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Harvard Snags Three Trumans

Sophomores Win Prestigious Scholarship

By Jennifer Griffin

Three Harvard sophomores last week learned they would receive scholarships from the Harry S. Truman Foundation, a prestigious fund established by Congress in 1975 to aid college sophomores interested in public service careers.

This year's Harvard recipients--all Social Studies concentrators--are: Lucy H. Koh from Oklahoma, Basilios E. Tsingos from New Hampshire and Melody R. Webb from Washington, D.C.

The scholarships, of which 105 are awarded each year, cover academic and living expenses of up to $7000 annually for up to four years, beginning in the junior year. Because Harvard's total fees are nearly three times that amount, Harvard-Radcliffe recipients will receive the full grant. If they choose to attend graduate school, they will receive the scholarship for two years beyond college.

Tsingos said that when he heard he had been chosen, "I went berserk. I flipped a little bit. I think I woke my roommate up."

All six of the Harvard nominees reached the semifinals, five were finalists, and three won scholarships.

In addition to the winners, Marc A. Bodnick of Massachusetts and Fidel A. Vargas, Jr. of California were named alternates. Either may receive a scholarship if a winner in his state declines the award, said Kristine Forsgard, fellowship director in the Office of Career Services, said yesterday.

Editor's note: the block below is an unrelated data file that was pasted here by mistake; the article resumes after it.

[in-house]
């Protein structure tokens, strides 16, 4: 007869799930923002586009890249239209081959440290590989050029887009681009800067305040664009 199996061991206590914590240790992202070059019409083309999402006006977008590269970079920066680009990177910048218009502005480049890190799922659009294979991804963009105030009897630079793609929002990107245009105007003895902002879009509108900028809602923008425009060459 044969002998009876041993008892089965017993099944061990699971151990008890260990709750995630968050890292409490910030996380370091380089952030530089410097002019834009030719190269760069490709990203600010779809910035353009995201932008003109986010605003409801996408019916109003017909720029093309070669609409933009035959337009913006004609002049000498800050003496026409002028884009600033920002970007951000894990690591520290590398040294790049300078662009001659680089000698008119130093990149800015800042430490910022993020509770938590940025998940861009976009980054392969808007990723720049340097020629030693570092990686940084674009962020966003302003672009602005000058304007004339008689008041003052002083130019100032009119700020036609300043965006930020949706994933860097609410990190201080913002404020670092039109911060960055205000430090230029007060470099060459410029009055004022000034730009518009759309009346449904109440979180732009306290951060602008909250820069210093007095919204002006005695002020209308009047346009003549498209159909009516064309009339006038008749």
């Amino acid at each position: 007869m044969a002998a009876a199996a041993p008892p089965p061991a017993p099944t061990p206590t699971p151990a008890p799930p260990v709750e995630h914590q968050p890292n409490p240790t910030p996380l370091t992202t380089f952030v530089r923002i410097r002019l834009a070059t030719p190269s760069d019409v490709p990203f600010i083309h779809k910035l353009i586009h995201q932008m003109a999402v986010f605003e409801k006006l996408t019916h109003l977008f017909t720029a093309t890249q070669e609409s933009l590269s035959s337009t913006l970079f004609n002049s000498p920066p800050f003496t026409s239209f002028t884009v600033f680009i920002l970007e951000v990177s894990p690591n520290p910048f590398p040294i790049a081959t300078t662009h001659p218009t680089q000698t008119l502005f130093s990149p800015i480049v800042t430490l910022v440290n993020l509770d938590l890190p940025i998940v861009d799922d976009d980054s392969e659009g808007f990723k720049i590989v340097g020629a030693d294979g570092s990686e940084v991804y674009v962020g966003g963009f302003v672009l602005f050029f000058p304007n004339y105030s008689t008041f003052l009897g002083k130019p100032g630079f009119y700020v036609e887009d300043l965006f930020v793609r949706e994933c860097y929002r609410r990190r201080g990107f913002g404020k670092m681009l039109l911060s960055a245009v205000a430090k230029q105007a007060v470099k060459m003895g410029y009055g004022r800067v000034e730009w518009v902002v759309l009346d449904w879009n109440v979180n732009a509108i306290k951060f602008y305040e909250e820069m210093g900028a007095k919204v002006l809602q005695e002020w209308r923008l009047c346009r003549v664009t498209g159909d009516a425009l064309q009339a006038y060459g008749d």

Last year Harvard and Radcliffe had four winners, but Forsgard said, "The fact that we had so many finalists is unbelievable. The fact that two of these individuals are alternates is still amazing," she said.

Malcolm McCormack, executive secretary of the Truman Foundation, which administers the scholarships, said the award was founded because those who had known the president believed he would not have wanted a memorial building. "He was not much on bricks and mortar. They wanted a living program dedicated to Truman's memory," he said.

"We interviewed 276 finalists," said McCormack. "The final group of 105 consists of 55 women and 50 men from 63 private institutions, 42 public, and 3 community colleges. I'm pleased that we have more women than men this year."

To be eligible for the competition; sophomores must apply for nomination by their houses or by academic departments related to public service Candidates must also show they plan careers in government.

Colleges may nominate three students apiece, but because Harvard and Radcliffe are counted as separate institutions, the University nominates six undergraduates each year.

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